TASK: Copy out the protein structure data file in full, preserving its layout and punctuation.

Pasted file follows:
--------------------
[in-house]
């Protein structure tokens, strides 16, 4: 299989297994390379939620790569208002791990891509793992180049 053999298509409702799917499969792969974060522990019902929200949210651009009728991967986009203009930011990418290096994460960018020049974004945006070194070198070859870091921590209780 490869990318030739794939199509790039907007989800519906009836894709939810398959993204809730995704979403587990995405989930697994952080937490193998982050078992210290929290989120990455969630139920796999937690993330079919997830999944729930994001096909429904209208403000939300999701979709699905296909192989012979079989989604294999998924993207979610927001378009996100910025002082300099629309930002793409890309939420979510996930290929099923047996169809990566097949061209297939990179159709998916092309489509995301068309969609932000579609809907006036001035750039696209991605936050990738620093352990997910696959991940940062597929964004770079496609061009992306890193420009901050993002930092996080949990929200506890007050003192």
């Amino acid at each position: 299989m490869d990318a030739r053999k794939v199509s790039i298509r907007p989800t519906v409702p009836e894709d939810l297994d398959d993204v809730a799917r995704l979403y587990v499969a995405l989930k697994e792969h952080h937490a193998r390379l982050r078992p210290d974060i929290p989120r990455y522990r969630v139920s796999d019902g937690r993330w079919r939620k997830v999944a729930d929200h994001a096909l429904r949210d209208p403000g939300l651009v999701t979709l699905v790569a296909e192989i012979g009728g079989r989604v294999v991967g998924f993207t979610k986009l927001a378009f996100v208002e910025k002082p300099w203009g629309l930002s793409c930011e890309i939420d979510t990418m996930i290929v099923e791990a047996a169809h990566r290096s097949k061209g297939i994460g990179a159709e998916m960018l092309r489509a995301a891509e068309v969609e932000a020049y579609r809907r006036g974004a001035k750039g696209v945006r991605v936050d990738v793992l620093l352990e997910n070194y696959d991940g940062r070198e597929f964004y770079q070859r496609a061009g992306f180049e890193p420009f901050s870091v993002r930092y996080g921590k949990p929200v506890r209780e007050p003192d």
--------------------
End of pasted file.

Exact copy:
[in-house]
């Protein structure tokens, strides 16, 4: 299989297994390379939620790569208002791990891509793992180049 053999298509409702799917499969792969974060522990019902929200949210651009009728991967986009203009930011990418290096994460960018020049974004945006070194070198070859870091921590209780 490869990318030739794939199509790039907007989800519906009836894709939810398959993204809730995704979403587990995405989930697994952080937490193998982050078992210290929290989120990455969630139920796999937690993330079919997830999944729930994001096909429904209208403000939300999701979709699905296909192989012979079989989604294999998924993207979610927001378009996100910025002082300099629309930002793409890309939420979510996930290929099923047996169809990566097949061209297939990179159709998916092309489509995301068309969609932000579609809907006036001035750039696209991605936050990738620093352990997910696959991940940062597929964004770079496609061009992306890193420009901050993002930092996080949990929200506890007050003192």
């Amino acid at each position: 299989m490869d990318a030739r053999k794939v199509s790039i298509r907007p989800t519906v409702p009836e894709d939810l297994d398959d993204v809730a799917r995704l979403y587990v499969a995405l989930k697994e792969h952080h937490a193998r390379l982050r078992p210290d974060i929290p989120r990455y522990r969630v139920s796999d019902g937690r993330w079919r939620k997830v999944a729930d929200h994001a096909l429904r949210d209208p403000g939300l651009v999701t979709l699905v790569a296909e192989i012979g009728g079989r989604v294999v991967g998924f993207t979610k986009l927001a378009f996100v208002e910025k002082p300099w203009g629309l930002s793409c930011e890309i939420d979510t990418m996930i290929v099923e791990a047996a169809h990566r290096s097949k061209g297939i994460g990179a159709e998916m960018l092309r489509a995301a891509e068309v969609e932000a020049y579609r809907r006036g974004a001035k750039g696209v945006r991605v936050d990738v793992l620093l352990e997910n070194y696959d991940g940062r070198e597929f964004y770079q070859r496609a061009g992306f180049e890193p420009f901050s870091v993002r930092y996080g921590k949990p929200v506890r209780e007050p003192d």